Holiday Home.

A poem by Hattie Howard

Of all the sweet visions that come unto me
Of happy refreshment by land or by sea,
Like oases where in life's desert I roam,
Is nothing so pleasant as Holiday Home.

I climb to the top of the highest of hills
And look to the west with affectionate thrills,
And fancy I stand by the emerald side
Of charming Geneva, like Switzerland's pride.

In distant perspective unruffled it lies,
Except for the packet that paddles and plies,
And puffing its way like a pioneer makes
Its daily go-round o'er this pearl of the lakes.

Untroubled except for the urchins that come
From many a haunt that is never a home,
Instinctive as ducklings to swim and to wade,
Scarce knowing aforetime why water was made.

All placid except for the dip of the oar
Of the skiff, or the barge striking out from the shore,
While merry excursionists shout till the gale
Reverberates laughter through rigging and sail.

How it scallops its basin and shimmers and shines
Like a salver of silver encompassed with vines,
In crystal illusion reflecting the skies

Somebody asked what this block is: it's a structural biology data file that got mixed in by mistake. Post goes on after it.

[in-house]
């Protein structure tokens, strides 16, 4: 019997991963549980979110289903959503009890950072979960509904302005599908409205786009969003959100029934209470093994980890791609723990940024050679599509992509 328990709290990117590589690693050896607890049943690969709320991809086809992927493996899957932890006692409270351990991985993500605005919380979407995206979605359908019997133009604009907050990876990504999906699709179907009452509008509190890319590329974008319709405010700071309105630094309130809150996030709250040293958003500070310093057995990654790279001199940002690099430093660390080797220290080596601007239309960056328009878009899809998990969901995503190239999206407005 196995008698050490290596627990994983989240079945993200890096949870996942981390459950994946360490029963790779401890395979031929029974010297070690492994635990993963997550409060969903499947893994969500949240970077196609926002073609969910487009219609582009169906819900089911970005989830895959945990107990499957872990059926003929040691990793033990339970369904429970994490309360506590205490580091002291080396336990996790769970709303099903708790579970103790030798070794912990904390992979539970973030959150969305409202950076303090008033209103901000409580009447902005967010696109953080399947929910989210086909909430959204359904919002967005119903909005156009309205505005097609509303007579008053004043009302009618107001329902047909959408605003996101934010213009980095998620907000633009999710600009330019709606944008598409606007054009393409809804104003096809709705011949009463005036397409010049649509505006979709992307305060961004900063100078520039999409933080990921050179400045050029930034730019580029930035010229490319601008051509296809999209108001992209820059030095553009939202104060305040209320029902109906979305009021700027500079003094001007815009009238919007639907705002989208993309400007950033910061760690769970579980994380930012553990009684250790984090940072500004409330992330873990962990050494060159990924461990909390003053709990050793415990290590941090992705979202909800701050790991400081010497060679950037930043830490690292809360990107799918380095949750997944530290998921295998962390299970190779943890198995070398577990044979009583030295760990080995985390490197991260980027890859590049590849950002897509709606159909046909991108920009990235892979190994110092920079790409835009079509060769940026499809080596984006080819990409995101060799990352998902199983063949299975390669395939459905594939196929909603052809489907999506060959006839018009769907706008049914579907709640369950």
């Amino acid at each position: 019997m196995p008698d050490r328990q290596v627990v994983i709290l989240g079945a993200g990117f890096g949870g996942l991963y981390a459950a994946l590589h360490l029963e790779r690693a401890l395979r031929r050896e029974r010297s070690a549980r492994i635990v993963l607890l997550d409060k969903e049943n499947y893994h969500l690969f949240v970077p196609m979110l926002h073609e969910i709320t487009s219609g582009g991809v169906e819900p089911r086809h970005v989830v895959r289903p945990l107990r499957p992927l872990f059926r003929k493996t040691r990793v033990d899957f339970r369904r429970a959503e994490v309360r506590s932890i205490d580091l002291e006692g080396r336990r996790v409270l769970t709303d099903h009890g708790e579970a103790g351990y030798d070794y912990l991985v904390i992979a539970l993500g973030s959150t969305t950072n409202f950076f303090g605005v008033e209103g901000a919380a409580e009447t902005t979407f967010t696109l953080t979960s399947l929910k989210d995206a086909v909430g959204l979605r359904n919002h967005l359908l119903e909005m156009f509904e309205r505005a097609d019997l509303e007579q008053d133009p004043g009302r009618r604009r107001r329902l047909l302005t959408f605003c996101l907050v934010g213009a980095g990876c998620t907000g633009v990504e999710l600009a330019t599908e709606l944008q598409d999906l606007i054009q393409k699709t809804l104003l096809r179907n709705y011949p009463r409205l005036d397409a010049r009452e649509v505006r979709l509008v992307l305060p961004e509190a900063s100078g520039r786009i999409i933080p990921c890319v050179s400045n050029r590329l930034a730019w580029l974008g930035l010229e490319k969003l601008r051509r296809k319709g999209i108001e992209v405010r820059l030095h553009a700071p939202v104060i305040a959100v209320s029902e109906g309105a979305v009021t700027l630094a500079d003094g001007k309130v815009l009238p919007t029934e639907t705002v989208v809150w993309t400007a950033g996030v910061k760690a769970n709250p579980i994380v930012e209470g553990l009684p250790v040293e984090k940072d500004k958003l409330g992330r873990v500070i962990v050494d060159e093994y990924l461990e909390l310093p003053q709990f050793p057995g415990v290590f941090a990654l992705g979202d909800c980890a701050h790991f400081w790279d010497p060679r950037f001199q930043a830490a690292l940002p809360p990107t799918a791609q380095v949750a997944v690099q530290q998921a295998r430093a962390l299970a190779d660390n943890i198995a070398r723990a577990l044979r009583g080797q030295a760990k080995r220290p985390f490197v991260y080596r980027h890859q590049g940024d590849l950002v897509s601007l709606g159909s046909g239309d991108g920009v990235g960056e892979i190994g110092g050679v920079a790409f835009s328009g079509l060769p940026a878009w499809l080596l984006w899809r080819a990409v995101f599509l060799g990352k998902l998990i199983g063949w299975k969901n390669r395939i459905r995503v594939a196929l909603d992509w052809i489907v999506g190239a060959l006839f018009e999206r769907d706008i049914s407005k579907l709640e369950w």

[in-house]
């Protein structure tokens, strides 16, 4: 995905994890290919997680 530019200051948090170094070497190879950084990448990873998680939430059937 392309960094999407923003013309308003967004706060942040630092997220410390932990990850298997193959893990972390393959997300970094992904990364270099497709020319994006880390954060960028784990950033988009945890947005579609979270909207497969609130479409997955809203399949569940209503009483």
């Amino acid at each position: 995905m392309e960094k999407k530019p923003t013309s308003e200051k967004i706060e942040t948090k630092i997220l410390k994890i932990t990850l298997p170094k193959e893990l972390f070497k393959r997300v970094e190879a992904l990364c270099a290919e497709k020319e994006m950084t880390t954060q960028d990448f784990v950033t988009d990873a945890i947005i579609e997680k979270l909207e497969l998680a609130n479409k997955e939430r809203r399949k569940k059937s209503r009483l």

And the mountain that seems from its bosom to rise.

There stands a great house on a summit so high,
Like an eyrie of safety enroofed by the sky;
And I think of the rest and the comfort up there
To sleep, and to breathe that empyreal air.

Oh, the charm of the glen and the stream and the wood
Can never be written, nor be understood,
Except by the weary and languid who come
To bask in the quiet of Holiday Home.

From prisonlike cellars unwholesome and drear,
From attic and alley, from labor severe,
For the poor and the famished doth kindness prepare
A world of diversion and excellent fare.

To swing in the hammock, disport in the breeze,
To lie in the shade of magnificent trees -
Oh, this is like quaffing from luxury's bowl
The life-giving essence for body and soul!

Nor distance nor time shall efface from the mind
The influence gentle, the ministry kind;
While gratitude fondly enhallows the thought
Of a home and a holiday never forgot.

Ah, one is remembered of saintliest men
To lovely Geneva who comes not again;
Who left a sweet impress wherever he trod,
Humanity's helper, companion of God.

In the hearts of the many there sheltered and fed,
As unto a hospice by Providence led,
Does often a thought like a sunbeam intrude
Of the bounty so free, and the donors so good?

Who of their abundance have cheerfully given
Wherewith to develop an embryo heaven -
To brighten conditions too hard and too sad
And make the unhappy contented and glad.

Be blessedness theirs, who like knights of renown
Thus scatter such largesse o'er country and town,
Their monument building in many a dome
Like healthful and beautiful Holiday Home.

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